26 Krzemie¨½ G, Szmigielska A, Bieroza I, Roszkowska-Blaim M. Complex etiology of acute renal failure in a newborn. Pol Merkur Lekarski 2008;24:138-140. [in Polish]

27 Cataldi L, Leone R, Moretti U, De Mitri B, Fanos V, Ruggeri L, et al. Potential risk factors for the development of acute renal failure in preterm newborn infants: a case-control study. Arch Dis Child Fetal Neonatal Ed 2005;90:F514-519.

28 Gupta BD, Sharma P, Bagla J, Parakh M, Soni JP. Renal failure in asphyxiated neonates. Indian Pediatr 2005;42:928-934.

29 Dyer JS, Rosenfeld CR. Metabolic imprinting by prenatal, perinatal, and postnatal overnutrition: a review. Semin Reprod Med 2011;29:266-276.

30 Gubhaju L, Sutherland MR, Yoder BA, Zulli A, Bertram JF, Black MJ. Is nephrogenesis affected by preterm birth? Studies in a non-human primate model. Am J Physiol Renal Physiol 2009;297:F1668-1677.

31 Figueroa JP, Rose JC, Massmann GA, Zhang J, Acuña G. Alterations in fetal kidney development and elevations in arterial blood pressure in young adult sheep after clinical doses of antenatal glucocorticoids. Pediatr Res 2005;58:510-515.

32 Finken MJ, Keijzer-Veen MG, Dekker FW, Frölich M, Walther FJ, Romijn JA, et al. Antenatal glucocorticoid treatment is not associated with long-term metabolic risks in individuals born before 32 weeks of gestation. Arch Dis Child Fetal Neonatal Ed 2008;93:F442-447.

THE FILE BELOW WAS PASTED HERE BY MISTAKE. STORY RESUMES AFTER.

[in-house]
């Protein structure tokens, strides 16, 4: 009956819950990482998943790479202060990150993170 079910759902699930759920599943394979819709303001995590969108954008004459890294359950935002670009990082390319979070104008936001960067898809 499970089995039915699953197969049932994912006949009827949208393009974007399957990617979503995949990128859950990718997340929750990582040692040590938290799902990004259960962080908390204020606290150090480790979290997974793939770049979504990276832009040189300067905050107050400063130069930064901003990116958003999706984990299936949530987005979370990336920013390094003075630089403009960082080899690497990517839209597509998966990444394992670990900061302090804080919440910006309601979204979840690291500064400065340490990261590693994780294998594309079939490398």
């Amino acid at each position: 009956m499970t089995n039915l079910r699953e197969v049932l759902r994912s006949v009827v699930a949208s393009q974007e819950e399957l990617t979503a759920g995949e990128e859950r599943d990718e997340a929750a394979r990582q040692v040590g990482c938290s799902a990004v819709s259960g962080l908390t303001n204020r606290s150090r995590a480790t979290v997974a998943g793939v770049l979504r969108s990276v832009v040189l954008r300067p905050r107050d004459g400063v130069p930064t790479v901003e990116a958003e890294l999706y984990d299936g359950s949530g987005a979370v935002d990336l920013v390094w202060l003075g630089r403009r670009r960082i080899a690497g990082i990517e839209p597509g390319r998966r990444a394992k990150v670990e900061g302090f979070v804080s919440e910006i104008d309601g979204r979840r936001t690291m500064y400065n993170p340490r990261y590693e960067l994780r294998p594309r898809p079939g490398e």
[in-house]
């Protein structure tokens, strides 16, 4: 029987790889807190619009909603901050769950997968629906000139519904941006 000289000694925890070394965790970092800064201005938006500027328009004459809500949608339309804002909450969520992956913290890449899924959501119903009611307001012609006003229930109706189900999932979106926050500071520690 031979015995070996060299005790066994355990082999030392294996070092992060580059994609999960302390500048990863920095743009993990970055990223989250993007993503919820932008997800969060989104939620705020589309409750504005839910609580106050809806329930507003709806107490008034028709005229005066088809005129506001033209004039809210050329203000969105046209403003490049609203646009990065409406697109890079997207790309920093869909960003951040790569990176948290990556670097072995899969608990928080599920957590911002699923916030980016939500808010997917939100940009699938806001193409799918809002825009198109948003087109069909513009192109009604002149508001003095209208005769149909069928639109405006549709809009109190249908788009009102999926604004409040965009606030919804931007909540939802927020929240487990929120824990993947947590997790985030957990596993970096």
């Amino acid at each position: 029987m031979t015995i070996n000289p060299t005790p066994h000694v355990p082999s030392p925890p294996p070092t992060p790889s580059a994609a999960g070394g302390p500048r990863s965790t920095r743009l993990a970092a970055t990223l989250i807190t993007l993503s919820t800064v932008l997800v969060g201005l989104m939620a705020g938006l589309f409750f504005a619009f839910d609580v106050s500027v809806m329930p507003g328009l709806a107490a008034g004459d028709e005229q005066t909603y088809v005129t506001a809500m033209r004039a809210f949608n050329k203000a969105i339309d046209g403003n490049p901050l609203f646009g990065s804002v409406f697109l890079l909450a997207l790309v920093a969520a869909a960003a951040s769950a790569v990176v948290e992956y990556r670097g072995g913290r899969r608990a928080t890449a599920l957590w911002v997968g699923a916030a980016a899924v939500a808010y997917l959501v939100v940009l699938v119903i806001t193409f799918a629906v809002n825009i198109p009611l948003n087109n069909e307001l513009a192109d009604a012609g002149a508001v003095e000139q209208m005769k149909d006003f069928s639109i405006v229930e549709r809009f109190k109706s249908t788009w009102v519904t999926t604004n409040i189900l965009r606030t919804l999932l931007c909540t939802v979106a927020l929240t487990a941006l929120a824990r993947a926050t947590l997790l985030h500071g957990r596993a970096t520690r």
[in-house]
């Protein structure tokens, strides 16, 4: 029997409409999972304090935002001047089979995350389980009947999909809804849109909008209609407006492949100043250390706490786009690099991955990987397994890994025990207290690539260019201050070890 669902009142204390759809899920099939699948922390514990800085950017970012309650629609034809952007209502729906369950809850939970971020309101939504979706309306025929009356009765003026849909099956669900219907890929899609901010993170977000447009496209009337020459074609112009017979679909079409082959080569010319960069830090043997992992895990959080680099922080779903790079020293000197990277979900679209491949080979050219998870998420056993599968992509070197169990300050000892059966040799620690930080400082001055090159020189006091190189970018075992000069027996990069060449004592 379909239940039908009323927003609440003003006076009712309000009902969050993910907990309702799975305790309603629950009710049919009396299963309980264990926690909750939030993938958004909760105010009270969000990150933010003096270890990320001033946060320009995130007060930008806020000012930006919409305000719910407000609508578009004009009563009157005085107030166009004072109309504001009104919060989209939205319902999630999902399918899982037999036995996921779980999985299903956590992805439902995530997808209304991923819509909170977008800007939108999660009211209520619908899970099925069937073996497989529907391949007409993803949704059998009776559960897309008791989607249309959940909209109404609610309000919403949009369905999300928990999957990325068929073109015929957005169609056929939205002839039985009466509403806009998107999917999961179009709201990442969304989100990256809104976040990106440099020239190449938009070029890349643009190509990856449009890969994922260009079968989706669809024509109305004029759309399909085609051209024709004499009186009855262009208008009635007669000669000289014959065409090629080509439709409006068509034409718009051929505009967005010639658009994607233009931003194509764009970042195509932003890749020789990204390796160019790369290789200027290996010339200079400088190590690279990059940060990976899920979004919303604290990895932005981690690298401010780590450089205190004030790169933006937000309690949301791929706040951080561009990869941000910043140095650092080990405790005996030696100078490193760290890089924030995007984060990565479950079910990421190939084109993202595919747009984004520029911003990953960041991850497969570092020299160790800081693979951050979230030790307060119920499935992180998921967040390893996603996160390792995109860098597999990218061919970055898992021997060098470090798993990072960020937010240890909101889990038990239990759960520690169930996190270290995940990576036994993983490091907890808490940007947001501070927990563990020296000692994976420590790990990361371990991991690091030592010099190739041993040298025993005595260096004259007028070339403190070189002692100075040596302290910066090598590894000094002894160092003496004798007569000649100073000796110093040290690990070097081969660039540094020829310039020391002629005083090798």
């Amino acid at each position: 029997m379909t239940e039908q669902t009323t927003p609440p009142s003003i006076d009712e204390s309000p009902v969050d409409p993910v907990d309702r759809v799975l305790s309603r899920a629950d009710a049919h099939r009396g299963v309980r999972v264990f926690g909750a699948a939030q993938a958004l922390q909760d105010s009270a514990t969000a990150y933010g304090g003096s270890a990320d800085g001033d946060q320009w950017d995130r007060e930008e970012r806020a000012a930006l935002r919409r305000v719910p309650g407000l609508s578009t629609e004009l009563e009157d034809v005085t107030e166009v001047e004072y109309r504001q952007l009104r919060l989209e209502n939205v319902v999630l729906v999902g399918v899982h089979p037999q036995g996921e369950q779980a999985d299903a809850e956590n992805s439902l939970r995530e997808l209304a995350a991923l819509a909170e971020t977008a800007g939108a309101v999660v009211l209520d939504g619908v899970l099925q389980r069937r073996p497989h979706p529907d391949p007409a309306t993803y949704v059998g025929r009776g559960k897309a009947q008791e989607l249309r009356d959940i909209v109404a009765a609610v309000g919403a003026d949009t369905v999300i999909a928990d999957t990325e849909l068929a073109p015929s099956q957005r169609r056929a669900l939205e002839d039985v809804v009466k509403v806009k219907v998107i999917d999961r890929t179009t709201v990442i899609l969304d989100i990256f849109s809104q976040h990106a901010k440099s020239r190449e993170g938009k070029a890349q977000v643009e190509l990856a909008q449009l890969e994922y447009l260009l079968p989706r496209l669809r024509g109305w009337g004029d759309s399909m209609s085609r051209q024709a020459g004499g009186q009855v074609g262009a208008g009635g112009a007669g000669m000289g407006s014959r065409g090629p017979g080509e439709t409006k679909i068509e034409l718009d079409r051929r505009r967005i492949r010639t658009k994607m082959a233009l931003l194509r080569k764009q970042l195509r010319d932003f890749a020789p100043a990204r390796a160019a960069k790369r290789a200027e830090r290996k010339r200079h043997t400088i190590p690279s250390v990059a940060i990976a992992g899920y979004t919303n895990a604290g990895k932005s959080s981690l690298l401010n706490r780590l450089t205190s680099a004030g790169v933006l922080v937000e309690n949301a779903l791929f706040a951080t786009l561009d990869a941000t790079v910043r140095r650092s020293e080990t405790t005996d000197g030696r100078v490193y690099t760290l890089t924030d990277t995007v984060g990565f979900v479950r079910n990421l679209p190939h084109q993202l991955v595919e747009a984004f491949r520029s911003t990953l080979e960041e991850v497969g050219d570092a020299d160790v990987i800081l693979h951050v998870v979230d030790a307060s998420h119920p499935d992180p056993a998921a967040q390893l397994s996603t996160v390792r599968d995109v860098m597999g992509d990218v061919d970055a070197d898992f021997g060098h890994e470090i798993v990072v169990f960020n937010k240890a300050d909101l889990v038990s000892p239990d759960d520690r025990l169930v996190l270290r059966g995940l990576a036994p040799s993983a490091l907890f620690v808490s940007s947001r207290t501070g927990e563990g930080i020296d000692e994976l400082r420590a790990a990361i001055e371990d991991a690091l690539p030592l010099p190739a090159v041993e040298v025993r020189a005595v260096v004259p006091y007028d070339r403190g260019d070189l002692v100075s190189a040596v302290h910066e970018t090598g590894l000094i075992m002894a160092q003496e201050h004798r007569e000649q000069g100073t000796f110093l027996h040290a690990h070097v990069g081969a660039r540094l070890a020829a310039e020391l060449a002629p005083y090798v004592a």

33 Celsi G, Kistner A, Aizman R, Eklöf AC, Ceccatelli S, de Santiago A, et al. Prenatal dexamethasone causes oligonephronia, sodium retention, and higher blood pressure in the offspring. Pediatr Res 1998;44:317-322.

34 Hsu CW, Symons JM. Acute kidney injury: can we improve prognosis? Pediatr Nephrol 2010;25:2401-2412.

35 Askenazi DJ, Ambalavanan N, Goldstein SL. Acute kidney injury in critically ill newborns: what do we know? What do we need to learn? Pediatr Nephrol 2009;24:265-274.

36 Hoste EA, Kellum JA, Katz NM, Rosner MH, Haase M, Ronco C. Epidemiology of acute kidney injury. Contrib Nephrol 2010;165:1-8.

37 Vieira JM Jr, Castro I, Curvello-Neto A, Demarzo S, Caruso P, Pastore L Jr, et al. Effect of acute kidney injury on weaning from mechanical ventilation in critically ill patients. Crit Care Med 2007;35:184-191.

38 Lee WL, Slutsky AS. Ventilator-induced lung injury and recommendations for mechanical ventilation of patients with ARDS. Semin Respir Crit Care Med 2001;22:269-280.